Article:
3. Expropriation and Compensation

Under the U.S.-Turkey BIT, expropriation can only occur in accordance with due process of law, can only be for a public purpose, and must be non-discriminatory. Compensation must be prompt, adequate, and effective. The BIT ensures U.S. investors have full access to Turkey’s local courts and the ability to take the host government directly to third-party international binding arbitration to settle investment disputes. There is also a provision for state-to-state dispute settlement.

The GOT occasionally expropriates private real property for public works or for state industrial projects. The GOT agency expropriating the property negotiates the purchase price. If owners of the property do not agree with the proposed price, they are able to challenge the expropriation in court and ask for additional compensation. There are no outstanding expropriation or nationalization cases for U.S. firms.

Although there is not a pattern of discrimination against U.S. firms, the GOT aggressively targeted businesses, banks, media outlets, mining and energy companies with alleged ties to the outlawed Fethullah Gulen Terrorist Organization (FETO) in 2015. In the first three months of 2016, Koza Ipek, a media company was shuttered by government appointed-trustees, the government-appointed managers of Bank Asya announced plans to liquidate it if no buyer is found, and the Turkish National Police raided two large industrial conglomerates Boydak Holding and Naksan Holding.

4. Dispute Settlement

Legal System, Specialized Courts, Judicial Independence, Judgments of Foreign Courts

Turkey’s legal system provides means for enforcing property and contractual rights, and there are written commercial and bankruptcy laws. Turkey’s court system, however, is overburdened, which sometimes results in slow decisions and judges lacking sufficient time to grasp complex issues. Judgments of foreign courts, under certain circumstances, need to be upheld by local courts before they are accepted and enforced. Monetary judgments are usually made in local currency, but there are provisions for incorporating exchange rate differentials in claims. The Turkish Government is working on judiciary reform that aims at shortening the duration of judicial proceedings and bringing greater efficiency to the Turkish judiciary system through specialized courts (such as Intellectual Property Rights courts, a number of which already exist in Turkey). Recent developments reinforce the Turkish judicial system’s need to undertake significant reforms to adopt fair, democratic and unbiased standards. Poorly implemented rule of law and the GOT’s attempts to control court rulings remain the biggest obstacles in investment disputes.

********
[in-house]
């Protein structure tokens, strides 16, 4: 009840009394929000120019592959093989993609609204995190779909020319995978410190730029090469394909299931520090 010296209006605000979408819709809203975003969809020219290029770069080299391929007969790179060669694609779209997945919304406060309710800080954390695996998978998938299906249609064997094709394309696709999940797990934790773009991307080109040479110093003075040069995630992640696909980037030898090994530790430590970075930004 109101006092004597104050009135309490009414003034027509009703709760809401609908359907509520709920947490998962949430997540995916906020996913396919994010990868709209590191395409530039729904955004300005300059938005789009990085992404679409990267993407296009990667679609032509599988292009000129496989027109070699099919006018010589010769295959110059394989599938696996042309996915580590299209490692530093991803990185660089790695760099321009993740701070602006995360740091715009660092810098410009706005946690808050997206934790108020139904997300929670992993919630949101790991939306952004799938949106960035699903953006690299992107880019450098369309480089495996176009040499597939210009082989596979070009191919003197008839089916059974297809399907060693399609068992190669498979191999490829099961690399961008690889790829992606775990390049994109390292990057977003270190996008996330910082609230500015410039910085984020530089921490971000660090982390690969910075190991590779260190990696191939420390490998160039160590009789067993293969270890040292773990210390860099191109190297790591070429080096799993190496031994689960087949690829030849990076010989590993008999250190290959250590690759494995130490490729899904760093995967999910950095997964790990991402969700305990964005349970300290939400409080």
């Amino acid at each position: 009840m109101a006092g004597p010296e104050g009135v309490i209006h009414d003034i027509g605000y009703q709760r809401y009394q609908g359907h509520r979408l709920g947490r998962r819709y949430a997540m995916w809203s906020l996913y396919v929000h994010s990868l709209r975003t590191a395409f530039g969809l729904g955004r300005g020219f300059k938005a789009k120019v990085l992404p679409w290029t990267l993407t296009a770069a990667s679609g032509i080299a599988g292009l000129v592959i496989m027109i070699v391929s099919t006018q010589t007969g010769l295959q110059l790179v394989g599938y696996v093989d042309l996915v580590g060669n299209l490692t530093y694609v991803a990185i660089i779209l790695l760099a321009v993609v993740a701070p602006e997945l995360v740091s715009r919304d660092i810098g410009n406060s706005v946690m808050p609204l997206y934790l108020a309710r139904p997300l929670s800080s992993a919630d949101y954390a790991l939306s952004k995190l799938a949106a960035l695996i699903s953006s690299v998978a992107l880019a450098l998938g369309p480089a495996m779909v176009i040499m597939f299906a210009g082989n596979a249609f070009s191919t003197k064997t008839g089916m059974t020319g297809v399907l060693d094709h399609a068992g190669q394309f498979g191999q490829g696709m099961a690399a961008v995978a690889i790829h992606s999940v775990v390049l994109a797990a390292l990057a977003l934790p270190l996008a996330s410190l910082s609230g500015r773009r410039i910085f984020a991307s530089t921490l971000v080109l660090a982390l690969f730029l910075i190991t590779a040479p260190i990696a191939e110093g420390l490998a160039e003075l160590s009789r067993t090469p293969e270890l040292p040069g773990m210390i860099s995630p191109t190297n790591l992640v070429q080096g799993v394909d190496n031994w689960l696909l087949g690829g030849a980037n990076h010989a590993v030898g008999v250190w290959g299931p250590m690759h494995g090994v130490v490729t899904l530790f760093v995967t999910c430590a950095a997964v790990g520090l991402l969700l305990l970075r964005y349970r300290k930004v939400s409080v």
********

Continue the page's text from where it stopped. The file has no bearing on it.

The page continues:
An example of the deterioration of the rule of law was the government’s slow action to abide by court orders to lift a ban on Twitter and YouTube in 2014. This showed the GOT’s occasional lack of adherence to its own laws which some critics alleged showed the power of the ruling party.

Turkey is a member of the International Center for the Settlement of Investment Disputes (ICSID) and is a signatory of the New York Convention of 1958 on the Recognition and Enforcement of Foreign Arbitral Awards. Turkey ratified the Convention of the Multinational Investment Guarantee Agency (MIGA) in 1987. There are no arbitration cases involving a U.S. company pending before ICSID. The U.S.-Turkey BIT, which entered into force in 1990, affords protection to U.S. investments in Turkey by providing certain mutual guarantees and creating a more stable and predictable legal framework for U.S. investors.


Turkey has a bankruptcy law based on the Execution and Bankruptcy Code No. 2004 (the "EBL"), published in the Official Gazette on June 19, 1932 and numbered 2128. Turkey criminalizes bankruptcy. The World Bank’s Doing Business Report gave Turkey a rank of 124 out of 189 countries for ease of resolving insolvency. (

Investment Disputes

There is limited data about investment disputes available to the Embassy economic team, with only three known cases. Over the last 15 years, the government has a mixed record of handling investment disputes through international arbitration, with one case resulting in a $30 million payment and the other resulting in no payment. Within the past 10 years, there has been one investment dispute that was resolved with Embassy advocacy.

International Arbitration

The International Arbitration Law, based on the UNCITRAL model law, was adopted in Turkey in 2001. Local courts accept binding international arbitration of investment disputes between foreign investors and the state. In practice, however, Turkish courts have on occasion failed to uphold an international arbitration ruling involving private companies and have favored Turkish firms. There are two main arbitration bodies in Turkey: the Union of Chambers and Commodity Exchanges of Turkey ( and the Istanbul Chamber of Commerce ( Most commercial disputes can be settled through arbitration, including disputes regarding public services. Parties decide the arbitration procedure, set the arbitration rules, and select the language of the proceedings.